This article appeared online at on Tuesday, January 31, 2017:

For eight long years the National Rifle Association (NRA) has, along with similar groups such as the Gun Owners of America (GOA), the Second Amendment Foundation (SAF), and the National Association for Gun Rights (NAGR), largely been playing defense. The anti-gun executive orders spewing from the pen of former President Barack Obama, the anti-gun media seizing upon opportunities to promote its agenda thanks to crazed killers committing atrocities, the push to ratify the UN small arms treaty, and more have kept pro-Second Amendment groups such as these back on their heels.

No longer. Jennifer Baker, the NRA's national spokeswoman, told The Hill on Monday: “For the first time in almost a decade, the NRA is shifting from a defensive stance to a pro-active stance. Now, we have a pro-Second Amendment Congress and a pro-Second Amendment president who will sign pro-Second Amendment . That's a huge shift.”

Even former Arizona Representative Gabrielle “Gabby” Giffords, head of the anti-Second Amendment group Americans for Responsible Solutions, sees what's coming. In speaking to her supporters on Monday, Giffords said, “The gun lobby was one of the first to support Donald Trump, and now that he won and their friends control Congress, they are going to expect a return on that investment.”

The NRA's investment was $30 million in the last election, and their expectations are substantial. Near the top of the list is the repeal of the Gun-Free Zones Act of 1996, which prohibits possession of within 1,000 feet of schools.

They seek passage of the Veterans 2nd Amendment Protection Act, which would protect veterans from having their Second Amendment-protected rights removed by the VA arbitrarily deeming them “mentally defective” without a court hearing and putting their names into the NICS (National Instant Criminal Background Check System). The NRA will work to repeal similar administrative law changes that the Social Security Administration just finalized in December.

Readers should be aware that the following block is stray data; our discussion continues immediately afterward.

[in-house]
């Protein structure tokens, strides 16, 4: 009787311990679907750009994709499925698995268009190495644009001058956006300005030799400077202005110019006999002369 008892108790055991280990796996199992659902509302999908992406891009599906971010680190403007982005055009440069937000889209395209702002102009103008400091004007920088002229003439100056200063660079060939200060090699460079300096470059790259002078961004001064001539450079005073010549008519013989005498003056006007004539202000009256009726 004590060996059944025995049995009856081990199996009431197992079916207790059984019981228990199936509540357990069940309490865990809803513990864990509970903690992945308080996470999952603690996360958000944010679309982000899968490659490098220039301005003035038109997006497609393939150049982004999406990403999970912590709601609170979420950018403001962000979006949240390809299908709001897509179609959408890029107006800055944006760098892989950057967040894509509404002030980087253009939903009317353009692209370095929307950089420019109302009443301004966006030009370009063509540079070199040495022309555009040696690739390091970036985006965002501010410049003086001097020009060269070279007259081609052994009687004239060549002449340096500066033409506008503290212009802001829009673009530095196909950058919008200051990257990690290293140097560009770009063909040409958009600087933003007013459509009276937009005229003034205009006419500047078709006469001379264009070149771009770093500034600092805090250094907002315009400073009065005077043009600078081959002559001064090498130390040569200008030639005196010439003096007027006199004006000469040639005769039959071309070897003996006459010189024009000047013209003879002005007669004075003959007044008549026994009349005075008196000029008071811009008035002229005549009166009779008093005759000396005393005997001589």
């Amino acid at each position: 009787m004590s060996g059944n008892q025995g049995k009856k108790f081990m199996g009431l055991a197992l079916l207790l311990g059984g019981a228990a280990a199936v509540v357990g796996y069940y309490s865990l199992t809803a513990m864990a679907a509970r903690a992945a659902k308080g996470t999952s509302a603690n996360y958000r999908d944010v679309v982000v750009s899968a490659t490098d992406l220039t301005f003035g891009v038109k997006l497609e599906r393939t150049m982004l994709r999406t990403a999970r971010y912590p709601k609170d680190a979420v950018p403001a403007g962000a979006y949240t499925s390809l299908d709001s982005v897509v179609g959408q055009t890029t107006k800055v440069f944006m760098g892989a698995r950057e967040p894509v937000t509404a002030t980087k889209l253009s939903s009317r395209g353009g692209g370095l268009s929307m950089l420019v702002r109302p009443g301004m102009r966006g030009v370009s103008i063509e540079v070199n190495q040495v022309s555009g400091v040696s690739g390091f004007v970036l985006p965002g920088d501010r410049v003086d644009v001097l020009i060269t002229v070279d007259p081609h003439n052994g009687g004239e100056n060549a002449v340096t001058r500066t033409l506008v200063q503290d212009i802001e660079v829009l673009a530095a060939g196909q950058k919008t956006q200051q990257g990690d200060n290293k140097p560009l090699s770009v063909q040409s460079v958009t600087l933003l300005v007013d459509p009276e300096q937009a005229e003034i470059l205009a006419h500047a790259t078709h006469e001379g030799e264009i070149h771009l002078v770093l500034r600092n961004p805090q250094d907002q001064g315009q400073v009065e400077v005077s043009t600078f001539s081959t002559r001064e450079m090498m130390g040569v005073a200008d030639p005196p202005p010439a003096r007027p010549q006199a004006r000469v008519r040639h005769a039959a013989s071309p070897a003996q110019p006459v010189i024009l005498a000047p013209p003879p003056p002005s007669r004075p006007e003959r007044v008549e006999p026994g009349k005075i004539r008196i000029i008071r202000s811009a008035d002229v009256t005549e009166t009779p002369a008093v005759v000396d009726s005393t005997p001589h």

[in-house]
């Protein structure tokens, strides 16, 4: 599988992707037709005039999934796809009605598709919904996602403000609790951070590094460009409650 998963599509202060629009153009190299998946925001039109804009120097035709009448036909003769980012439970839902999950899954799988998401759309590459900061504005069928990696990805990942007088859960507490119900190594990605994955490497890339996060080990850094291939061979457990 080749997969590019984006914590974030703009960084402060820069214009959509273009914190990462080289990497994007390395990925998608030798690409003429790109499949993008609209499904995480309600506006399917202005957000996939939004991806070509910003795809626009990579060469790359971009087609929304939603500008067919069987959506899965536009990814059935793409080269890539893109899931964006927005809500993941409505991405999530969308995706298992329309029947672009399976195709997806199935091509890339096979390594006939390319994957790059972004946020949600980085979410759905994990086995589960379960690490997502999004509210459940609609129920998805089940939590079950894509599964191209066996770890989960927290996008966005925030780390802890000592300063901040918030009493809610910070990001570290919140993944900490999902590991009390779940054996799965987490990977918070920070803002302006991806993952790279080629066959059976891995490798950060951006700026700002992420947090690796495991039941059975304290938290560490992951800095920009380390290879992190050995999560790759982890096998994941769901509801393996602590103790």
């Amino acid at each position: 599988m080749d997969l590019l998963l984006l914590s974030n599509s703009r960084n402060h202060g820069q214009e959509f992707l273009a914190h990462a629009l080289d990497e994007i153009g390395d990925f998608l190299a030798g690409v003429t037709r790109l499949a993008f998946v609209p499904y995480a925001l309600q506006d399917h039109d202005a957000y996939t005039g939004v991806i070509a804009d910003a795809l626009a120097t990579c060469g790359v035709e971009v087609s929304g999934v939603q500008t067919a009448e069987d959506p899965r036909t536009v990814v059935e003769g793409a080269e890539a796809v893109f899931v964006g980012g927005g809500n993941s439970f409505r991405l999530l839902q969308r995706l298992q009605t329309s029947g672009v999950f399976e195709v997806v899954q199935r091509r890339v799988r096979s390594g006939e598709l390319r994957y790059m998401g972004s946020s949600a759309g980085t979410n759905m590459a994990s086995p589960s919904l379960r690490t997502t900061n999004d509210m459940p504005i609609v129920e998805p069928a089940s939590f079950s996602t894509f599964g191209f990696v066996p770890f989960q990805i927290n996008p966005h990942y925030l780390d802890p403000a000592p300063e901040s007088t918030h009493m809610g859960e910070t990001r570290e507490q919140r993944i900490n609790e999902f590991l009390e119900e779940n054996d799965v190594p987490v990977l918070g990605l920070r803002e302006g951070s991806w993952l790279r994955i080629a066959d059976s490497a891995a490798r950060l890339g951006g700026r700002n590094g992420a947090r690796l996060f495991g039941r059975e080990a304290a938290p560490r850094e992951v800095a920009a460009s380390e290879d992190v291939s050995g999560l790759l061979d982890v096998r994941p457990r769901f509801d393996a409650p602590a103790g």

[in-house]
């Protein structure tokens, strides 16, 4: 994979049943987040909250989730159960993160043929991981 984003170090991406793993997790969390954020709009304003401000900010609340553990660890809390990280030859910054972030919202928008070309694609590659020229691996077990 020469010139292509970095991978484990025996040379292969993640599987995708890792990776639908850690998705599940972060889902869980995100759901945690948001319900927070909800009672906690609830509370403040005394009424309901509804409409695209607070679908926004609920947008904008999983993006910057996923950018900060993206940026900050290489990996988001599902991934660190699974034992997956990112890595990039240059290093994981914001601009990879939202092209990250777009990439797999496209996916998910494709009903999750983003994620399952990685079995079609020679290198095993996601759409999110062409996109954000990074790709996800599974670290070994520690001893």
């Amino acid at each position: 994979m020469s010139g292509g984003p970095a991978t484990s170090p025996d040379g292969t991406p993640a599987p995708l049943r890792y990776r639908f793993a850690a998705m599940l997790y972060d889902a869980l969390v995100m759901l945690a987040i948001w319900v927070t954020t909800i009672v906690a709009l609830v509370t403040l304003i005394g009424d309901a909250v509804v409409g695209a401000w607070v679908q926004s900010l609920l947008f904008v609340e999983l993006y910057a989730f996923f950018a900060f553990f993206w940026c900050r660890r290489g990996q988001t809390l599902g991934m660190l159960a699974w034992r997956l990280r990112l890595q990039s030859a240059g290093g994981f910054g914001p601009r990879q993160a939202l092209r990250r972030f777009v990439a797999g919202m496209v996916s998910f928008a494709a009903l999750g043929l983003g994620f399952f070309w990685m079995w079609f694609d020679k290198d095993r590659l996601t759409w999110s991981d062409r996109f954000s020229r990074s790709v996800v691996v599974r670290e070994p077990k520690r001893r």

It will work for passage of the Hearing Protection Act to allow hunters to use silencers. That act was proposed by Representative Jeff Duncan (R-S.C.), who explained, “The hunter needs to be able to hear a deer walking in the woods, or a turkey gobbling. You can't always wear headphones or earplugs when you're hunting.”

The NRA and other pro-Second Amendment groups are already anticipating Trump's nomination of a justice to the to replace Antonin Scalia who will be equally supportive and friendly to gun rights. The NRA and its supporters will assist senators in understanding their position during confirmation hearings.

Perhaps the biggest push will be for national reciprocity — a federal law that would require every state to recognize every other state's concealed licenses, much like automobile driver's licenses. Such a law would allow those carrying concealed to do so in every state without worrying about violating local laws.

It should be noted that a national reciprocity law raises significant constitutional concerns, and is opposed by scholars such as Erwin Chemerinsky, dean of the University of California Irvine's School of Law, and UCLA professor Eugene Volokh. Both men contend that Congress doesn't have the constitutional authority to force states to recognize concealed-carry permits issued by other states.

Such concerns, however, are balanced by conclusions reached by Adjunct History Professor Clayton Cramer of the College of Western Idaho. In his paper “Congressional Authority to Pass Concealed Carry Reciprocity Legislation” he reviews not only constitutional limits on federal power but also how often those limits have been breached. He notes that “since McDonald v. Chicago, the Supreme Court has recognized that the Fourteenth Amendment's Due Process clause extends the Second Amendment to the states.” He notes further that “laws prohibiting concealed carrying of firearms certainly violate the Second Amendment … [and] are certainly prohibited State laws and State acts.”

He adds that “the [Supreme] Court has repeatedly recognized a right to travel [and] to enjoy the benefits of living in the state of one's choosing.” There's interstate commerce, too, says Cramer: “The [Supreme] Court has long recognized that interstate commerce is within the regulatory authority of Congress, including pre-emption of state laws.”

And, finally, notes Clayton, “States' rights objections to requiring recognition might have been persuasive in 1950, but a lot of sludge has flowed under that bridge in the meantime: Racial segregation laws; miscegenation bans; contraceptive bans; abortion bans; sodomy bans; same- marriage bans; and doubtless hundreds of others that do not immediately come to mind that all involve pre-emption of state and local laws. Opponents of national concealed carry reciprocity will either have to repudiate that substantial list of abrogation of states' rights, or come up with some very clever way to distinguish them from pre-emption of state laws concerning concealed carry.”

This “to-do” list of the NRA and other gun-rights groups is far from exhaustive. But it's part of the return on their $30-million-plus investment that they are expecting to see.

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